As the NASCAR world looks back on the career accomplishments of Elzie Wylie “Buddy” Baker, who died Monday of cancer at age 74, an interesting trend emerges. Throughout a driving career that saw him win 19 races and 38 poles in the series now known as Sprint Cup, he was often paired with some of the sport’s greatest competitors, many of whom are already in the NASCAR Hall of Fame.
He drove for Glen and Leonard Wood, for Bud Moore and Cotton Owens, for the Pettys; Lee, Richard and Maurice, and for his own father, Buck Baker.
All of them realized that Baker, who had a reputation from the beginning as being a lead-foot, also was smart enough to get his cars to Victory Lane on some of the sport’s biggest stages, including the Daytona 500, the Southern 500 and the Coca-Cola 600, which he won three times. In addition to the more popular wins, he found success at other places, like at Martinsville Speedway, where in 1979 he won over the all-time win king at Martinsville, Richard Petty.
“Looking at the people he drove for and was around, not to mention his bloodline, it all comes back to the Hall of Fame,” said Eddie Wood, co-owner of the Wood Brothers team that employed Baker in the 1983 and 1984 seasons and now fields the Motorcraft/Quick Lane Ford Fusion that Ryan Blaney will drive this weekend at Michigan International Speedway. “I feel sure Buddy will be inducted too, hopefully, next year.”
It was with the Woods that Baker got both the final win and the final pole of his career. Win No. 19 came in the Firecracker 400 at Daytona in 1983, and his final pole came the next year at Atlanta Motor Speedway, where Baker remains tied with Ryan Newman as the track’s all-time pole winner.
Wood said that at Daytona in ’83, the Wood Brothers Ford and the Chevrolet of Terry Labonte were the dominant cars, with Baker leading a race-high 45 laps to Labonte’s 43.
As the laps wound down, the Wood Brothers crew, led at that time by Leonard Wood, adopted a fuel-mileage strategy as did Labonte’s team.
“We decided to try to make it to the end on fuel, so we told Buddy that over the radio,” Wood recalled. “Today, people are always telling their drivers to save fuel. We never told Buddy anything like that. He knew what he needed to do to make it to the end.”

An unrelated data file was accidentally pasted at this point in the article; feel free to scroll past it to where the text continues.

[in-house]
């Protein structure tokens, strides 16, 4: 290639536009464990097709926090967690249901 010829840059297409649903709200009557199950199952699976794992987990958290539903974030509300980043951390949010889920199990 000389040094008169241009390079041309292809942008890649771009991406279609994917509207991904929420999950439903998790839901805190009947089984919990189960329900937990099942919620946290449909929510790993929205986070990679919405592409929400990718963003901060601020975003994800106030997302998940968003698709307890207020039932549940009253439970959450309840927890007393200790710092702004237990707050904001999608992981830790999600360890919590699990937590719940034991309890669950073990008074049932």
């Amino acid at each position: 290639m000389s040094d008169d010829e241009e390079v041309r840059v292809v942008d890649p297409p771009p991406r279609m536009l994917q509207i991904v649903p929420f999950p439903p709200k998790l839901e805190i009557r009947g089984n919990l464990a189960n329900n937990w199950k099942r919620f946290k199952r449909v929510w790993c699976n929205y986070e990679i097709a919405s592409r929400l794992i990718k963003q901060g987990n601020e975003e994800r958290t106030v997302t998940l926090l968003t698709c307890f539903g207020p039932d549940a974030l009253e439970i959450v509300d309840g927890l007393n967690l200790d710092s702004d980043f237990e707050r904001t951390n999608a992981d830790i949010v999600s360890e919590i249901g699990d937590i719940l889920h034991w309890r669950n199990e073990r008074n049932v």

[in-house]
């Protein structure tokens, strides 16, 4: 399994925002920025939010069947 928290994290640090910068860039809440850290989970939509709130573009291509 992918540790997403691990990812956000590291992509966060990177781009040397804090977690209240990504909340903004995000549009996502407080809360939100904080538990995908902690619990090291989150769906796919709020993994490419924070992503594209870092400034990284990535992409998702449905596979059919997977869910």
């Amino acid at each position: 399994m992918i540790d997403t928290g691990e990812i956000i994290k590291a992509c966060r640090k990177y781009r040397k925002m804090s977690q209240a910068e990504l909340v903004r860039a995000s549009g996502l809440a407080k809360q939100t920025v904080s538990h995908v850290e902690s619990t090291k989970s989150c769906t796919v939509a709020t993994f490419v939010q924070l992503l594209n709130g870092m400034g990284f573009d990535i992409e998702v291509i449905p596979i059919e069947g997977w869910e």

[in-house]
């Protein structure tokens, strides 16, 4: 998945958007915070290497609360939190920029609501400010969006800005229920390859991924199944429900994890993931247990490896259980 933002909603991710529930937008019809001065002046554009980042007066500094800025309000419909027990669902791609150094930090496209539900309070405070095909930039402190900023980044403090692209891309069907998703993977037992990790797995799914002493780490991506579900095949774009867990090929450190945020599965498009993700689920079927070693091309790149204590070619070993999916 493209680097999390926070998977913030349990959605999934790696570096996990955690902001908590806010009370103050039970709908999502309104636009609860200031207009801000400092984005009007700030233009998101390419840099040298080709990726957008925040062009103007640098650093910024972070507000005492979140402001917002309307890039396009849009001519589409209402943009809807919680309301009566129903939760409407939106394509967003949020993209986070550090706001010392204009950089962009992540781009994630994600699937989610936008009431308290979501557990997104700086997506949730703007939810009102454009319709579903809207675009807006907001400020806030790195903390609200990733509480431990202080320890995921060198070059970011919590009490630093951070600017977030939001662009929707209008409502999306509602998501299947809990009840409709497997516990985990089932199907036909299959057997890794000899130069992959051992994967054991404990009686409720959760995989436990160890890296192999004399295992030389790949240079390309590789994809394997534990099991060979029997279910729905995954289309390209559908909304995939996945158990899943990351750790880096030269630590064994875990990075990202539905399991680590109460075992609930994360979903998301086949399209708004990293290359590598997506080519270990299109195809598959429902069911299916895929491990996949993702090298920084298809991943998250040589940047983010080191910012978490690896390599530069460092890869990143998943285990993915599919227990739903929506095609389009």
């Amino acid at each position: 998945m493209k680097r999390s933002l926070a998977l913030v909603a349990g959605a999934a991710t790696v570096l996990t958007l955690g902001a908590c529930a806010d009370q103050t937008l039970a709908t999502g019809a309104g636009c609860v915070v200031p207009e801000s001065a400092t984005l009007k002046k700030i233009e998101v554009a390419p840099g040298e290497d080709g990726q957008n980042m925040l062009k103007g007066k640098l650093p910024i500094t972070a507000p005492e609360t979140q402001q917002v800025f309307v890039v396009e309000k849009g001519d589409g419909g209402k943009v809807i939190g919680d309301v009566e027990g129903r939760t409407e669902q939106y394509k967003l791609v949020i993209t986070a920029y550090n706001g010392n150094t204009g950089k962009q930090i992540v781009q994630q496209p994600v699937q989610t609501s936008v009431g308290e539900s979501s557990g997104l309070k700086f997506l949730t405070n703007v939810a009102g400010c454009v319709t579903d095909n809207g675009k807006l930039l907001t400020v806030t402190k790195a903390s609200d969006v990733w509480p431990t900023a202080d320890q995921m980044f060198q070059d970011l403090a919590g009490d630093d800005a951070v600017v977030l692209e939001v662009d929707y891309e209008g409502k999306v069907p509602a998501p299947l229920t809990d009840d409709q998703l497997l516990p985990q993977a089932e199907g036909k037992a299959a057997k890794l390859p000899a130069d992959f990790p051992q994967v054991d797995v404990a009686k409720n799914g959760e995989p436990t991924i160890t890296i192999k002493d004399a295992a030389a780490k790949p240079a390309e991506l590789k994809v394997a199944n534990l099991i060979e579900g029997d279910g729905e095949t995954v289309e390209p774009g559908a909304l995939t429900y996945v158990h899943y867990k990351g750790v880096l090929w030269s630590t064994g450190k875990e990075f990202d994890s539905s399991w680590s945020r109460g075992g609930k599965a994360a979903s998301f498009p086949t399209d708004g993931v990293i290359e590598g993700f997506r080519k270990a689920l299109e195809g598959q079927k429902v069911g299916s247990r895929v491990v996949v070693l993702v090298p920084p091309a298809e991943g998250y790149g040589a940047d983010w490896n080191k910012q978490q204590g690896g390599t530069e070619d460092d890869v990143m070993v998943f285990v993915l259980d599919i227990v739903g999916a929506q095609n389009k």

As it turned out, Labonte ran dry coming to the white flag while Baker made it to the frontstretch on the final lap before running out. He coasted across the line twenty-nine seconds ahead of runner-up Morgan Shepherd.
Baker raced on for ten more years after leaving the Wood Brothers and then became a broadcaster, where his wit and intelligence, combined with his appreciation of the sport, made him one of the most popular people to ever sit behind a microphone on TV or radio.
Eddie Wood said one of the things that set Baker apart from his broadcasting peers was his outlook on his job, from his racing days to his time on TV and radio.
“Buddy always said it was a privilege and an honor to be a part of the sport, and he truly believed that,” Wood said, pointing out that Baker was a true professional, always dressing properly whenever he was representing the sport. “He had a natural respect for racing that was unparalleled.”
Wood said that Baker, knowing he was facing a losing battle with cancer, showed great class and courage as he tried to prepare his friends and fans for what lay ahead.
“He said that after he was gone he wanted people to smile when they heard his name, and he meant it,” Wood said.
“And, using his sense of humor, he let people know that he wasn’t afraid of death by telling them that if he had been afraid of dying, he would have never driven a race car to start with.
“That was typical of him. He had a way of taking something simple and “Bakerizing” it so that it would be funny and also make sense.
He was one of the great ones.”
For this weekend’s Pure Michigan 400 at Michigan International Speedway, where Baker finished in the top 10 in all four of his starts in the No. 21, the Motorcraft/Quick Lane Fusion will carry a special logo honoring Baker and his final Cup victory.
Qualifying is set for Friday just after 5 p.m. and the race is scheduled to start just after 2 p.m. on Sunday with TV coverage on NBCSN.